Predictors of Mental Health Profile Membership Among Vulnerable Emerging Adults

Tae Lee, Trudy Festinger, James Jaccard, Michelle R. Munson

Research output: Contribution to journalArticlepeer-review


Purpose: The aim of this study is to understand the role of social support and gender in predicting membership in mental health subgroups that were identified in a previous study of emerging adults who had experienced a child protective services (CPS) investigation during childhood. Method: Using a nationally representative sample of youths (mean age = 18.99; N = 1,179) tracked for an ex-tended period following their CPS investigation, the present study used multinomial logistic regression analysis to examine the relationship between social support, gender, and mental health. Results: Support from caregivers and peers during adolescence were the two strongest predictors of membership in the minimal symptom group compared to the midlevel symptom group. Females had greater odds of be-longing to the multimorbid group than the minimal or midlevel groups. Conclusions: Social support promotes mental health but may be insufficient to prevent severe and multiple mental health problems during emerging adulthood. Future research should further examine the role of gender and family risk factors in predicting mental health symptom profiles after child maltreatment. Policy and practice implications are discussed.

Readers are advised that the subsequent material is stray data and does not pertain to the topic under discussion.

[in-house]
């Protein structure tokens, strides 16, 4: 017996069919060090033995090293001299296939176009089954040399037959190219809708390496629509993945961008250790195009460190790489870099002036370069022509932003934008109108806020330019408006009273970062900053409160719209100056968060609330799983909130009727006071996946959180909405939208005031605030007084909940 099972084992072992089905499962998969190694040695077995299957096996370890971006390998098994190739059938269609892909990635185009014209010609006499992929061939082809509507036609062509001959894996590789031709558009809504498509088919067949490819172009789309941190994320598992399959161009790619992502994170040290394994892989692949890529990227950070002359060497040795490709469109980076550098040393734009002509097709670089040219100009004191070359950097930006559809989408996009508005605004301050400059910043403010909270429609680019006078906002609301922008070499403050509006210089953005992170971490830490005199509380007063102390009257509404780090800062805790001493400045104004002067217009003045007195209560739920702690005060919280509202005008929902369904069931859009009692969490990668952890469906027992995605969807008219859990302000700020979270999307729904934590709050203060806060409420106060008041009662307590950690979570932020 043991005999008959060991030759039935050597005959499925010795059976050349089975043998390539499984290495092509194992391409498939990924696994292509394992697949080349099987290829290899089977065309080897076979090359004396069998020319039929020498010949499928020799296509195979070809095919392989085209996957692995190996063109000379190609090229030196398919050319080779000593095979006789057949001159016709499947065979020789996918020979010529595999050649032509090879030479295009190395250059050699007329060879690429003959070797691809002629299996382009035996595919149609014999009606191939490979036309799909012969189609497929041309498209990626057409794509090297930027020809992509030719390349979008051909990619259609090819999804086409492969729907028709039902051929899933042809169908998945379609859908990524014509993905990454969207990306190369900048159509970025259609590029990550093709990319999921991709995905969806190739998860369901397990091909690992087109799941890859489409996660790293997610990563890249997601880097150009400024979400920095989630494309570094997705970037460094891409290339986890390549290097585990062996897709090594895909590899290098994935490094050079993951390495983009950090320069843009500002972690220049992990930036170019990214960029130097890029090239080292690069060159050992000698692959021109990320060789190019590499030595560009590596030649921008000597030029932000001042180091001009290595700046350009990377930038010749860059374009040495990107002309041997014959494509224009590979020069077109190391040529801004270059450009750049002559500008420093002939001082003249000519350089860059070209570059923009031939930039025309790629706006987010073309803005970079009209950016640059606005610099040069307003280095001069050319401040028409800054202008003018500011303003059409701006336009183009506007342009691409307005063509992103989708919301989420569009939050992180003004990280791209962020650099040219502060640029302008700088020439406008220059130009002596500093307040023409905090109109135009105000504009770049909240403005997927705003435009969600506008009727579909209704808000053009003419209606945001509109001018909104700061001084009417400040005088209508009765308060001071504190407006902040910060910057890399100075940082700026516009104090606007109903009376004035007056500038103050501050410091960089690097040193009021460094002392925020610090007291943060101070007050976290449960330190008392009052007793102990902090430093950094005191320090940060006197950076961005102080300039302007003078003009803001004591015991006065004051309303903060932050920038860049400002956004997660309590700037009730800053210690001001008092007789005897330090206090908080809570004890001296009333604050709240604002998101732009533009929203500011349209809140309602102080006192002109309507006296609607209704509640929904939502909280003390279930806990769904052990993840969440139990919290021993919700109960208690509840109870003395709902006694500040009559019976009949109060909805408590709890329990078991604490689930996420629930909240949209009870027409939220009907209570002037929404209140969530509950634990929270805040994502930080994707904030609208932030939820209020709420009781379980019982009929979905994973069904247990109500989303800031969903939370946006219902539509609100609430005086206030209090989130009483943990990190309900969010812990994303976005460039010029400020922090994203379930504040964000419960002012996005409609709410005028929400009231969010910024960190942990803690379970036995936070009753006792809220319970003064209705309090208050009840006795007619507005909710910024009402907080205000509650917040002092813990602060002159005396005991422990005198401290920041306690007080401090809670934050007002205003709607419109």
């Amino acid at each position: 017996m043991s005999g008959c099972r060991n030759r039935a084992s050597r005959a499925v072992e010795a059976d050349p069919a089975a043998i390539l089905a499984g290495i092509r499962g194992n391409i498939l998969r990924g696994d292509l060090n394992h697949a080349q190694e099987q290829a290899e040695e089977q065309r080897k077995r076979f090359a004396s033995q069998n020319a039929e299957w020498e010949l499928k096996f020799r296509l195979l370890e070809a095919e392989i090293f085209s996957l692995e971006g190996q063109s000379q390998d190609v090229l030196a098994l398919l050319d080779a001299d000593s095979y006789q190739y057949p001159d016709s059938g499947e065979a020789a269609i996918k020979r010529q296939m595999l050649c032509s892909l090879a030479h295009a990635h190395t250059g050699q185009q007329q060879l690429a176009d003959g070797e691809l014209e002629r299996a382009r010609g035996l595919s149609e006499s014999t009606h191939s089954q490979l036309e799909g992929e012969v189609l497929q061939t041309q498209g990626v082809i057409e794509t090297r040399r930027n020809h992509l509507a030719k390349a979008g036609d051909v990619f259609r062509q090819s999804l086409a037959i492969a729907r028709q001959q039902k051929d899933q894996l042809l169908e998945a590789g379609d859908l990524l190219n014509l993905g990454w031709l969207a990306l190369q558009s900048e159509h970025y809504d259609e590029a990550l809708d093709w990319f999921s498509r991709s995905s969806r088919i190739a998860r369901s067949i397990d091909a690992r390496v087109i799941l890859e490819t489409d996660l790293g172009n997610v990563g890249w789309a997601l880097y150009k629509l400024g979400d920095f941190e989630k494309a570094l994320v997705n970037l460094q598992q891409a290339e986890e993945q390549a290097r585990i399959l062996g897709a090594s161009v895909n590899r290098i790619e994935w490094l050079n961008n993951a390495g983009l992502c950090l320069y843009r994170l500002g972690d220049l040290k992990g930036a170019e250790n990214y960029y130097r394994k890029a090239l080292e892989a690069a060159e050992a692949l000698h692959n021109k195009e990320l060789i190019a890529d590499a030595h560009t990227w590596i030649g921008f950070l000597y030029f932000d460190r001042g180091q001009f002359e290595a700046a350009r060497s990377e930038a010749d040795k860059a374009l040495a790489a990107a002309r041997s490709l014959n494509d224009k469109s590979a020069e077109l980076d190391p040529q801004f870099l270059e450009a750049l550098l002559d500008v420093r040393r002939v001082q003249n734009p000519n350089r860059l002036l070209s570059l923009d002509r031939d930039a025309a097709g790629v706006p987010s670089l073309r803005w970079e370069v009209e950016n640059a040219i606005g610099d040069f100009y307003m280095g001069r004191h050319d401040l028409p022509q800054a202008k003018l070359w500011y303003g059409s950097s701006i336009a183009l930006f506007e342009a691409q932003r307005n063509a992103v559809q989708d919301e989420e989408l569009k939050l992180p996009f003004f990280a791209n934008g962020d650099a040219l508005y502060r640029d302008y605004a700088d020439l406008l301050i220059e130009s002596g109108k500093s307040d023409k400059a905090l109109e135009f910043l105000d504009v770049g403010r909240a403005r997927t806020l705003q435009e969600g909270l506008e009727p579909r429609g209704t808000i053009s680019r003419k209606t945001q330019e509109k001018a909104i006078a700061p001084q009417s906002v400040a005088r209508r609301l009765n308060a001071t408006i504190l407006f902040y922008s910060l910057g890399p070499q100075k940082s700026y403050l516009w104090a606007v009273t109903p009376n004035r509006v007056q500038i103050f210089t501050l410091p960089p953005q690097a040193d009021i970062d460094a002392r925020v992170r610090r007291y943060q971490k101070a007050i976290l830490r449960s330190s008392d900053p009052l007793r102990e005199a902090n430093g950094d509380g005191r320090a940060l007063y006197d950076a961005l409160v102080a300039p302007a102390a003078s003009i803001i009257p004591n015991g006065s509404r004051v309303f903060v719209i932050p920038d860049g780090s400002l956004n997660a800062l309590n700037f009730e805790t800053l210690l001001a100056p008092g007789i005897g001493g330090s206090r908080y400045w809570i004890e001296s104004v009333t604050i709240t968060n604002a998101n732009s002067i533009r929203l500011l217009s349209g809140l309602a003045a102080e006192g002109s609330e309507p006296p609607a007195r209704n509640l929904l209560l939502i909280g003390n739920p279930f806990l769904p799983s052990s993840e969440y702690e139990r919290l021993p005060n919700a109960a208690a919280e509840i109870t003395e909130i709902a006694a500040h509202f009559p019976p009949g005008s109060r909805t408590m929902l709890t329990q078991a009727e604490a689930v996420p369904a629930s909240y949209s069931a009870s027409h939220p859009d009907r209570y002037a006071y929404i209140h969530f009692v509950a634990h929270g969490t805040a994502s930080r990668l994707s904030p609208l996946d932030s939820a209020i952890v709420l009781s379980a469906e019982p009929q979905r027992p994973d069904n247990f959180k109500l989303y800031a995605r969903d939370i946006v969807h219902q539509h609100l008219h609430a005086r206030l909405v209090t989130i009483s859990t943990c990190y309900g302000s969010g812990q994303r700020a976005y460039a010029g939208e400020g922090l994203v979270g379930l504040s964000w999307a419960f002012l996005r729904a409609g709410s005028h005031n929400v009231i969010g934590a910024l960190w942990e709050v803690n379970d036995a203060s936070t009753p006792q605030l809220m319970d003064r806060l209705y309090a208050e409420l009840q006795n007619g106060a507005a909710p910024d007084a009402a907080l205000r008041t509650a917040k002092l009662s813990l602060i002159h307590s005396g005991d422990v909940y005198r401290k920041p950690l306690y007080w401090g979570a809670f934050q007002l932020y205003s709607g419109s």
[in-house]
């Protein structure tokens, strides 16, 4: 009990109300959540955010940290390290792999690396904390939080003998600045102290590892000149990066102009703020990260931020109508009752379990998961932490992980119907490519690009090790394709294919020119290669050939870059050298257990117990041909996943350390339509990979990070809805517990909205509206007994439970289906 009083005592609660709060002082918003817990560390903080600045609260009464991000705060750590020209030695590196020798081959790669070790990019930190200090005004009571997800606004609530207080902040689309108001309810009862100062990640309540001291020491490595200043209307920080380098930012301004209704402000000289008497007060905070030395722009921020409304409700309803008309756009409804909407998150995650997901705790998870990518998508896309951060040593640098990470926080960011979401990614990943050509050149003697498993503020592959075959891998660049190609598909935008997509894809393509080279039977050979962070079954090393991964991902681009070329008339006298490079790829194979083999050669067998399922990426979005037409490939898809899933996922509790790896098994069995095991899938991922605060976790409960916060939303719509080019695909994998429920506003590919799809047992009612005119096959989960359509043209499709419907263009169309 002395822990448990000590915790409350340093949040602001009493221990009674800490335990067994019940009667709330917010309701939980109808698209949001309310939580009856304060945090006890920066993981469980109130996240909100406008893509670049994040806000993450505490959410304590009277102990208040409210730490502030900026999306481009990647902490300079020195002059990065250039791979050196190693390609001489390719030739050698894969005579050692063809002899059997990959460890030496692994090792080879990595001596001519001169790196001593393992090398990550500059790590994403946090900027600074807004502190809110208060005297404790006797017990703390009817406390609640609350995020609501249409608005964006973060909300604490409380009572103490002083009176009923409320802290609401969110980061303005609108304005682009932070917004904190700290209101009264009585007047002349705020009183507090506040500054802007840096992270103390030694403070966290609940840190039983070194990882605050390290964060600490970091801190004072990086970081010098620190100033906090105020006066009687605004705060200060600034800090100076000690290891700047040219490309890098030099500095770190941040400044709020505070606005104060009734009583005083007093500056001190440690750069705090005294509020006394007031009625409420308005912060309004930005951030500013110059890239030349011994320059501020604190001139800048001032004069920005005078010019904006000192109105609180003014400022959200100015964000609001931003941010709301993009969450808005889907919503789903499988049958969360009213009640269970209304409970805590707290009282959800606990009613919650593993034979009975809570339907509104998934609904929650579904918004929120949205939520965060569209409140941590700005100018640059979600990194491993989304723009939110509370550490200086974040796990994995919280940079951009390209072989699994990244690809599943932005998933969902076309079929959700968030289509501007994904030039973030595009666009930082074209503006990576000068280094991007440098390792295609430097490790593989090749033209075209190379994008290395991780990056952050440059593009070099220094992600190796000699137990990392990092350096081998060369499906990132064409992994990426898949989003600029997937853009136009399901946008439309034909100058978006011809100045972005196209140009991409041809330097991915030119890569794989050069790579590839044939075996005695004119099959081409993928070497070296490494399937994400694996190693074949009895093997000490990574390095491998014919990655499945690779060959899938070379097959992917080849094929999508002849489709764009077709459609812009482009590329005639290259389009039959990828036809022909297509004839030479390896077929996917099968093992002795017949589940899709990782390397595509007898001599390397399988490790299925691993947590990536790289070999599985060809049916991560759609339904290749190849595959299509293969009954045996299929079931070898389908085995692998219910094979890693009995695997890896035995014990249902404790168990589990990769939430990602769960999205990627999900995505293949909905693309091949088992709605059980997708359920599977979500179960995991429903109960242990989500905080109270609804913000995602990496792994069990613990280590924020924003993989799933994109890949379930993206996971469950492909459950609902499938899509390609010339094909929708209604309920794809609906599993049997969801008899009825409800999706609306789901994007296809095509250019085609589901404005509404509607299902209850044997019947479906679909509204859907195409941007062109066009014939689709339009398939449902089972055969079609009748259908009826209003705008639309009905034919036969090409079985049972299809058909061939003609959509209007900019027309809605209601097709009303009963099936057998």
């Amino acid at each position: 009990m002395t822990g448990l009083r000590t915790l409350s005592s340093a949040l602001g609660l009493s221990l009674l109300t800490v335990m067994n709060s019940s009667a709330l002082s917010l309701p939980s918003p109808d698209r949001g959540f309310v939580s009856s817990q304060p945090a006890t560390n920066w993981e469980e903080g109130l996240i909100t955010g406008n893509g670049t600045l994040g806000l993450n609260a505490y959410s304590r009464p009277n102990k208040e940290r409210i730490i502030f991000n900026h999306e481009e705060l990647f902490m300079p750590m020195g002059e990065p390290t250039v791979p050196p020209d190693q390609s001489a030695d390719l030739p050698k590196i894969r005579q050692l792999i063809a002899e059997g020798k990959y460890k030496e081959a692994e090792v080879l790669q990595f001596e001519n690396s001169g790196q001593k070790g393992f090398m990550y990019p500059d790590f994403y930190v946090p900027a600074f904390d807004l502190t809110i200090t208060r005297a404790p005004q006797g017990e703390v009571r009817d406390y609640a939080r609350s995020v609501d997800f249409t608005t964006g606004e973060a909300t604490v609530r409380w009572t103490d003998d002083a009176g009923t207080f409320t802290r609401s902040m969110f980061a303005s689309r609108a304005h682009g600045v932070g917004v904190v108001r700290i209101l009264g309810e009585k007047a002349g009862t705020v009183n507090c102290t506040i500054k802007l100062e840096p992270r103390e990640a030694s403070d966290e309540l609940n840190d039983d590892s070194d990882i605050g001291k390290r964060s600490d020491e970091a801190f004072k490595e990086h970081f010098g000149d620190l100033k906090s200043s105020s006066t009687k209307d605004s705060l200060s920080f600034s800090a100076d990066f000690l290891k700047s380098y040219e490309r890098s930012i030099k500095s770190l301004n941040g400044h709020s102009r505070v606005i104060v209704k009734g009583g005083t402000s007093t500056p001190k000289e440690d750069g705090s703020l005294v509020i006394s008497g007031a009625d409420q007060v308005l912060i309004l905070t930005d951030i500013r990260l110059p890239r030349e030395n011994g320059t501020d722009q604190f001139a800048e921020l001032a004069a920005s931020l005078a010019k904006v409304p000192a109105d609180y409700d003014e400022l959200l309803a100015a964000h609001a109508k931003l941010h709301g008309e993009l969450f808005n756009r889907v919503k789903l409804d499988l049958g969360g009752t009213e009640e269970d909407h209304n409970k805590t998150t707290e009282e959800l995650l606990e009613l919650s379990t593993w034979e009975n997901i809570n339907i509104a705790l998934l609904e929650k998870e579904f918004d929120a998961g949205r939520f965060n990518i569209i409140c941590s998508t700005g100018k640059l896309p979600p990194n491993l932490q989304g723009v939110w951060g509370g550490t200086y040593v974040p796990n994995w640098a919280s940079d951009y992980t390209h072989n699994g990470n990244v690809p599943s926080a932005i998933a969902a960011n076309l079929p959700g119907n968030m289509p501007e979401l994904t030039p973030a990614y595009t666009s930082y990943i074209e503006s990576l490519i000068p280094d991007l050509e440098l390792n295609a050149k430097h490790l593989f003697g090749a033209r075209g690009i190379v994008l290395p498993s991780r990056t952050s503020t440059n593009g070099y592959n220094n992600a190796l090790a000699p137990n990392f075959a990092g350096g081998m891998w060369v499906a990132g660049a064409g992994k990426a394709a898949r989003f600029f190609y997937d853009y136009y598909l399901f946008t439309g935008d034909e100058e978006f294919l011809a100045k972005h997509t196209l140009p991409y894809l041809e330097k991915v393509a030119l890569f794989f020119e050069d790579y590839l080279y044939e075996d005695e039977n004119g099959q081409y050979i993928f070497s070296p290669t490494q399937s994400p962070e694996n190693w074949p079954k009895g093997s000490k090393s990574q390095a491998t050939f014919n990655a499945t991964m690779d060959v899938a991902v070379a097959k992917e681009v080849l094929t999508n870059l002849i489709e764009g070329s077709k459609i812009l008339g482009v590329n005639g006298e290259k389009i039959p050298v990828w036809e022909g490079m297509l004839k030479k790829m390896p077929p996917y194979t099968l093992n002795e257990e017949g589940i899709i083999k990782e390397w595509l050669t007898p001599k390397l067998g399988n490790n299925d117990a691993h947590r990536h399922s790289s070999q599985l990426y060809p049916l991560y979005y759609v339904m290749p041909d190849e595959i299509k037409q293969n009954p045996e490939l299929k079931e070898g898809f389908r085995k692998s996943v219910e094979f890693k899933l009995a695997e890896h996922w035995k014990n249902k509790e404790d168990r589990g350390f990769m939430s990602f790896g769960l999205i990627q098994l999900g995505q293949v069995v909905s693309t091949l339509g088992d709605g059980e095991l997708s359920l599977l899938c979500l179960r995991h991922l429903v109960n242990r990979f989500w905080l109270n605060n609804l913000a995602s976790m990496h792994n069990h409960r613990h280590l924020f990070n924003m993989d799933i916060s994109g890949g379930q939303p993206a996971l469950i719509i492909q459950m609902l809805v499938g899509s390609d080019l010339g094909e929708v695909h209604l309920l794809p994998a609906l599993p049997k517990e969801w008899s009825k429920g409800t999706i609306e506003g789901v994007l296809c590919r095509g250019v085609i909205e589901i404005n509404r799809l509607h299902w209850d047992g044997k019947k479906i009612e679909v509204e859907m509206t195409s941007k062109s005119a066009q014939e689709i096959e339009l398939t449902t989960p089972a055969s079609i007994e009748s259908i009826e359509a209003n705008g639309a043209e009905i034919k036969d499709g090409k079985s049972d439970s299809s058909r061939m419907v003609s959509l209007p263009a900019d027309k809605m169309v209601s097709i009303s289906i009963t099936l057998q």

Original languageEnglish (US)
Pages (from-to)337-364
Number of pages28
JournalJournal of the Society for Social Work and Research
Issue number2
StatePublished - Jun 1 2023


  • child maltreatment
  • emerging adulthood
  • gender
  • predictors of mental health profile groups
  • social support

ASJC Scopus subject areas

  • Social Sciences (miscellaneous)
  • Sociology and Political Science


Dive into the research topics of 'Predictors of Mental Health Profile Membership Among Vulnerable Emerging Adults'. Together they form a unique fingerprint.

Cite this